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From: helmut.zeisel_at_[hidden]
Date: 2001-10-10 08:42:40

--- In boost_at_y..., "Moore, Paul" <paul.moore_at_a...> wrote:

> Speaking as the author of the rational library, I guess should
> express my view here.

Good idea.

> My key design goals when developng the rational library were (1)
> (2) MSVC compatibility, and (3) compatibility with some
> "unlimited integer" type.

I agree that these goals are important.

> The unlimited integer compatibility requirement is to ensure that it
> possible to use rationals to avoid strange rounding and boundary
> issues. This isn't possible with limited-precision integers. But as
I don't
> have the time or expertise to write a good long-integer class, I
just make
> sure it's *possible* to do so.

One main criterion for the unlimited integer class
I am working on is indeed that it is compatible
with your rational class.
This compatiblity came indeed almost by itself,
so your rational class is well designed with
respect to this.

I have only one problem with rational_cast, see

for details.

An other problem is that my unlimited integer
class and your rational class
do not work under MSVC++.
Since this compatibility is very important
to you, I will try to fix that problem.

> Given all of the above, I have some serious reservations about using
the GCD
> library in rational.hpp. First of all, if there is a MSVC
> problem, I definitely won't be using it. Sorry, but that's absolute.

The good news is that these problems are only
with respect to the compile time gcd.
Your rational class uses run time gcd and
this works under MSVC.

> Secondly, all the talk I've seen of Euclidean rings and the like, is
> worrying. Goal (1) "simplicity" means that rational.hpp
> will stay resolutely
> targeted at integers - not rings,
> or any other mathematical construct.

Now your are speaking particulary to me.
The funny thing is that gcd becomes even simpler
when writing a general version for Euclidean rings.

Below you write

> OK, your GCD handles negative numbers - mine doesn't need to
> (as rational
> has always normalised to positive before calling it).
> There may be a cost to
> this generality, which can't be avoided.

Exactly the check for negative numbers makes the
algorithm less general, not more general as expected.
If this check is ommited,
the algorithm will be simpler and will work
for every Euclidean ring.
When entering negative integers, you just will not
know whether the result will be positive or
negative, but for your rational class this will not matter
at all since you are calling it for positive numbers only.

> (I'm
> a mathematician by training, so I do know the terms, btw -
> I'm just glossing
> over details here to avoid obscuring the point).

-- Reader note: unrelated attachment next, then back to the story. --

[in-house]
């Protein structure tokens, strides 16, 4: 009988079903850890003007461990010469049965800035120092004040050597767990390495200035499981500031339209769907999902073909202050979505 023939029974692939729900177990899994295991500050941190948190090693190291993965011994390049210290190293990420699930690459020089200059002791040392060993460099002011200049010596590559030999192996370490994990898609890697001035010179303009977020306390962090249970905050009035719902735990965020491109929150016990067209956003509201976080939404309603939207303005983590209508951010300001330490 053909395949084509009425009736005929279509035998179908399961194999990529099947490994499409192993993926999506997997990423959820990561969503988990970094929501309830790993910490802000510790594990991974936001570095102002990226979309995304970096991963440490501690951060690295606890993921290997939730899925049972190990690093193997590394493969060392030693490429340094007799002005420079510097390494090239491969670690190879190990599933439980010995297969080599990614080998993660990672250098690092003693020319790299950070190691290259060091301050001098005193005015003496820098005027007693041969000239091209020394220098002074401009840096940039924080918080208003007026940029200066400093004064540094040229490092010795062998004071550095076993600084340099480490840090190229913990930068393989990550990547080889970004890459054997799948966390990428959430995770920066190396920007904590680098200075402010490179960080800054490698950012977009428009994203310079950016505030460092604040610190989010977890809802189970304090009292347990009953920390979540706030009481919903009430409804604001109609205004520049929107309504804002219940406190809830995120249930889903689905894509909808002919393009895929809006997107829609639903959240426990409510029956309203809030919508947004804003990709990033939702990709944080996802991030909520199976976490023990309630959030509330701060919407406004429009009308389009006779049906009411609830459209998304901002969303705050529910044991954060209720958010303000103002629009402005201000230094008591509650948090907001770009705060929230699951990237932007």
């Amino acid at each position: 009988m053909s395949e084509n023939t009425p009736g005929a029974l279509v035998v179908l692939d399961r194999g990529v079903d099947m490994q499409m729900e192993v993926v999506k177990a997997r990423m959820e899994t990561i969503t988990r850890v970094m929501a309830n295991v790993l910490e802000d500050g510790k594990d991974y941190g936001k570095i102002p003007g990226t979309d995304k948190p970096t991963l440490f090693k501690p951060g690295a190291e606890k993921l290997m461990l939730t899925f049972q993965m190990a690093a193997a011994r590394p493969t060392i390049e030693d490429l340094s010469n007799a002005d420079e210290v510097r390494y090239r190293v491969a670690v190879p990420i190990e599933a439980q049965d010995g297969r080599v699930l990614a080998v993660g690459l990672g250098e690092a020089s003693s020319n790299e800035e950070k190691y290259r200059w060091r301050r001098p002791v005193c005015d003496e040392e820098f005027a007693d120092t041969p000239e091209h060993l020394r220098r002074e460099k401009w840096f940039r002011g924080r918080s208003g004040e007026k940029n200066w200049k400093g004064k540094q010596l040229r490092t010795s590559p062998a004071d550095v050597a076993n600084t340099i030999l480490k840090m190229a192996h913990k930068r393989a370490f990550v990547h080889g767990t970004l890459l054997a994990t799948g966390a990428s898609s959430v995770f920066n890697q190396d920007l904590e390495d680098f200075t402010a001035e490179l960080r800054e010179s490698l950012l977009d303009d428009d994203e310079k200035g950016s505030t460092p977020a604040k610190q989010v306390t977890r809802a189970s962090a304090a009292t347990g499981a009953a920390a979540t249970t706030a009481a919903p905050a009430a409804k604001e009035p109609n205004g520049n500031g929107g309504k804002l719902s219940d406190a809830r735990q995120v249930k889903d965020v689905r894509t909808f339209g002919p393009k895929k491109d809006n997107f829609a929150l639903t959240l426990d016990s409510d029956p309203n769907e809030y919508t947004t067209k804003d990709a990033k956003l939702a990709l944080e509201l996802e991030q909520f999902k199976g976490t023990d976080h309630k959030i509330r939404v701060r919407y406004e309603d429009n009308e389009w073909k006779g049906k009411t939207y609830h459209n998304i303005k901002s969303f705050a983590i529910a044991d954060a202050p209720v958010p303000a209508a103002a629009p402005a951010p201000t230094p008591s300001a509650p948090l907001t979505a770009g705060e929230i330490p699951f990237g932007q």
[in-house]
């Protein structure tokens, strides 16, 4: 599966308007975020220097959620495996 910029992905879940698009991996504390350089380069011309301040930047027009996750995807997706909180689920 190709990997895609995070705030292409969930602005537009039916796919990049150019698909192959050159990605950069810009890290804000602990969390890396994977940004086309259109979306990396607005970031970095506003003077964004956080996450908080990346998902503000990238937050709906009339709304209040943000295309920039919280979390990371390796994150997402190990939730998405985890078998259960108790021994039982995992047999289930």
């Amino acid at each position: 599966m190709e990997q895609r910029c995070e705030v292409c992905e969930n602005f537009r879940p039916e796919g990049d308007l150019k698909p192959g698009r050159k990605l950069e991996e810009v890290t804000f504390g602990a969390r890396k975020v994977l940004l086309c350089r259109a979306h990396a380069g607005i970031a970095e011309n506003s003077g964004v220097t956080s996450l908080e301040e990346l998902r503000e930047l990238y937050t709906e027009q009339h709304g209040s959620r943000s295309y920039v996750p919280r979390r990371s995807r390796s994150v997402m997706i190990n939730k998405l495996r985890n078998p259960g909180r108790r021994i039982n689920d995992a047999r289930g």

> I worry that if the GCD
> library is stated as supporting rings or whatever,
> there will be a knock-on
> tendency to ask for rational to support them as well.
> And I don't want to
> spend my time rejecting such requests
> (and explaining my reasons each time).

I might have asked in the future ;-)
I think that most of the class works indeed for more
general structures, I did, however, not yet check in detail.

> PS Stop press: I just looked at the library.
> First impression - bloody hell,
> that's complicated!

This was also my first impression.
Most of the complicated stuff, however, is needed
for the compile time gcd, not for the run time gcd.

> In more detail (looking only at gcd_integer -
> I simply don't follow the
> rest!) the requirements on the integer type are very different to my
> version.
> Mine needs (informally) operator%, assignability, operator+=,
> operator< against (literal) 0, and while(m) to work. Yours needs
> constructibility from a literal 0 (via static_cast),
> unary operator+ and
> operator-, < and != comparisons vs zero, operator%= operator+,
> as well as
> the strange trick at the end of using a+b (which, btw, is the *only*
> dependency on operator+) to avoid testing for zero.

I like your original implementation more than the
implementation in gcd_integer.
OTOH, the additional requirements
are reasonable for integer like types
and are in particular statisfied by my unlimited integer type.

> (How can you be sure
> that adding zero is cheaper than a zero test?)

It is indeed more expensive for my unlimited integer type.
The time critical part, however, is the modulos operation,
so the overall performance will hopefully
not change much.
I did, however, not make any performance tests.

> No, I'm afraid that unless a more detailed read of the class
> (which I'll try
> to do at some stage!) changes my mind,
> I don't want to use this GCD in place
> of the one in rational.hpp.

As I understand, it was a major design goal for
dlw_gcd to factor out this code to
a more general class.
So this situation is not very staisfying.


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